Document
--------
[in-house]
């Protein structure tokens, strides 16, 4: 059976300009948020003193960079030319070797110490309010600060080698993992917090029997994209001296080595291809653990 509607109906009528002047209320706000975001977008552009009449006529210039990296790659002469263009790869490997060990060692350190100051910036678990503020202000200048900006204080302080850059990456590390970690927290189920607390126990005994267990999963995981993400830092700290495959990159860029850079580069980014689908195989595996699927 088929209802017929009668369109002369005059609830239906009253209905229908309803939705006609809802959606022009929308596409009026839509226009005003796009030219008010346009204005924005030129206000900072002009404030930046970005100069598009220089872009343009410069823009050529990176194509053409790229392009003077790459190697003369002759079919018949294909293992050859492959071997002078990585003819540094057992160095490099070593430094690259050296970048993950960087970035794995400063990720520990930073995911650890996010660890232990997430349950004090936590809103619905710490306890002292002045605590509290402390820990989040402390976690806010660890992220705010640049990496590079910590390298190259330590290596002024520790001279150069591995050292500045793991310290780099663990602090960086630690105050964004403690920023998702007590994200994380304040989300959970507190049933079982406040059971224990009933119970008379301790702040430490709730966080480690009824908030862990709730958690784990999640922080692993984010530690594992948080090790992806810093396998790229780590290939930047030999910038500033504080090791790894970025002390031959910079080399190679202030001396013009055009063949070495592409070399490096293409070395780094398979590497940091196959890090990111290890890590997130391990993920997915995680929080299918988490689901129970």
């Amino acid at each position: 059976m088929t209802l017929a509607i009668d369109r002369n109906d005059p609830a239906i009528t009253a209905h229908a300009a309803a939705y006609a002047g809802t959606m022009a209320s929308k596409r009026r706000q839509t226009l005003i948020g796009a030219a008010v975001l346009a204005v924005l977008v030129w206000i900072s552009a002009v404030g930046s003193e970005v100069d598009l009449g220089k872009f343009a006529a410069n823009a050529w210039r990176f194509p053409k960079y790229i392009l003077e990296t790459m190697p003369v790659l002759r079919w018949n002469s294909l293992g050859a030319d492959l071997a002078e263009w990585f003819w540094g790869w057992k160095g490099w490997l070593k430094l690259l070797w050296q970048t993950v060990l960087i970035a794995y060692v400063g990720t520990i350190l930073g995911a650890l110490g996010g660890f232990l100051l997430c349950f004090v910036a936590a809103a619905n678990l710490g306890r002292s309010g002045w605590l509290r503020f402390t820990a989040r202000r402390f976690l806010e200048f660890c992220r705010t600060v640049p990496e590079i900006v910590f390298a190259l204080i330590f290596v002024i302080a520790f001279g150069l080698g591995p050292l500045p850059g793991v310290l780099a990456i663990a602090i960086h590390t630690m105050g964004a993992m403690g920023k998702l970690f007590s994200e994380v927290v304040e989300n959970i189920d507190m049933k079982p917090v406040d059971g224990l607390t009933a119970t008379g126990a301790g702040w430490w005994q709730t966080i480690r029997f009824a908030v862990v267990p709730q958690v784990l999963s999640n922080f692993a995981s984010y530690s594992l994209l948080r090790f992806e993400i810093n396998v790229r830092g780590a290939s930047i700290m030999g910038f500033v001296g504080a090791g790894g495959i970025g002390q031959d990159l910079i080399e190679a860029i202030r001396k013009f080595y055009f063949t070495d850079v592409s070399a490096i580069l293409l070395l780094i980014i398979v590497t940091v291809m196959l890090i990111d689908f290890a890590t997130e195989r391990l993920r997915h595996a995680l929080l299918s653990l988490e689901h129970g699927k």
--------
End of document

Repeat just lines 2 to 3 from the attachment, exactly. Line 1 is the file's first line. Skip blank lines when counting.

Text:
């Protein structure tokens, strides 16, 4: 059976300009948020003193960079030319070797110490309010600060080698993992917090029997994209001296080595291809653990 509607109906009528002047209320706000975001977008552009009449006529210039990296790659002469263009790869490997060990060692350190100051910036678990503020202000200048900006204080302080850059990456590390970690927290189920607390126990005994267990999963995981993400830092700290495959990159860029850079580069980014689908195989595996699927 088929209802017929009668369109002369005059609830239906009253209905229908309803939705006609809802959606022009929308596409009026839509226009005003796009030219008010346009204005924005030129206000900072002009404030930046970005100069598009220089872009343009410069823009050529990176194509053409790229392009003077790459190697003369002759079919018949294909293992050859492959071997002078990585003819540094057992160095490099070593430094690259050296970048993950960087970035794995400063990720520990930073995911650890996010660890232990997430349950004090936590809103619905710490306890002292002045605590509290402390820990989040402390976690806010660890992220705010640049990496590079910590390298190259330590290596002024520790001279150069591995050292500045793991310290780099663990602090960086630690105050964004403690920023998702007590994200994380304040989300959970507190049933079982406040059971224990009933119970008379301790702040430490709730966080480690009824908030862990709730958690784990999640922080692993984010530690594992948080090790992806810093396998790229780590290939930047030999910038500033504080090791790894970025002390031959910079080399190679202030001396013009055009063949070495592409070399490096293409070395780094398979590497940091196959890090990111290890890590997130391990993920997915995680929080299918988490689901129970």
């Amino acid at each position: 059976m088929t209802l017929a509607i009668d369109r002369n109906d005059p609830a239906i009528t009253a209905h229908a300009a309803a939705y006609a002047g809802t959606m022009a209320s929308k596409r009026r706000q839509t226009l005003i948020g796009a030219a008010v975001l346009a204005v924005l977008v030129w206000i900072s552009a002009v404030g930046s003193e970005v100069d598009l009449g220089k872009f343009a006529a410069n823009a050529w210039r990176f194509p053409k960079y790229i392009l003077e990296t790459m190697p003369v790659l002759r079919w018949n002469s294909l293992g050859a030319d492959l071997a002078e263009w990585f003819w540094g790869w057992k160095g490099w490997l070593k430094l690259l070797w050296q970048t993950v060990l960087i970035a794995y060692v400063g990720t520990i350190l930073g995911a650890l110490g996010g660890f232990l100051l997430c349950f004090v910036a936590a809103a619905n678990l710490g306890r002292s309010g002045w605590l509290r503020f402390t820990a989040r202000r402390f976690l806010e200048f660890c992220r705010t600060v640049p990496e590079i900006v910590f390298a190259l204080i330590f290596v002024i302080a520790f001279g150069l080698g591995p050292l500045p850059g793991v310290l780099a990456i663990a602090i960086h590390t630690m105050g964004a993992m403690g920023k998702l970690f007590s994200e994380v927290v304040e989300n959970i189920d507190m049933k079982p917090v406040d059971g224990l607390t009933a119970t008379g126990a301790g702040w430490w005994q709730t966080i480690r029997f009824a908030v862990v267990p709730q958690v784990l999963s999640n922080f692993a995981s984010y530690s594992l994209l948080r090790f992806e993400i810093n396998v790229r830092g780590a290939s930047i700290m030999g910038f500033v001296g504080a090791g790894g495959i970025g002390q031959d990159l910079i080399e190679a860029i202030r001396k013009f080595y055009f063949t070495d850079v592409s070399a490096i580069l293409l070395l780094i980014i398979v590497t940091v291809m196959l890090i990111d689908f290890a890590t997130e195989r391990l993920r997915h595996a995680l929080l299918s653990l988490e689901h129970g699927k």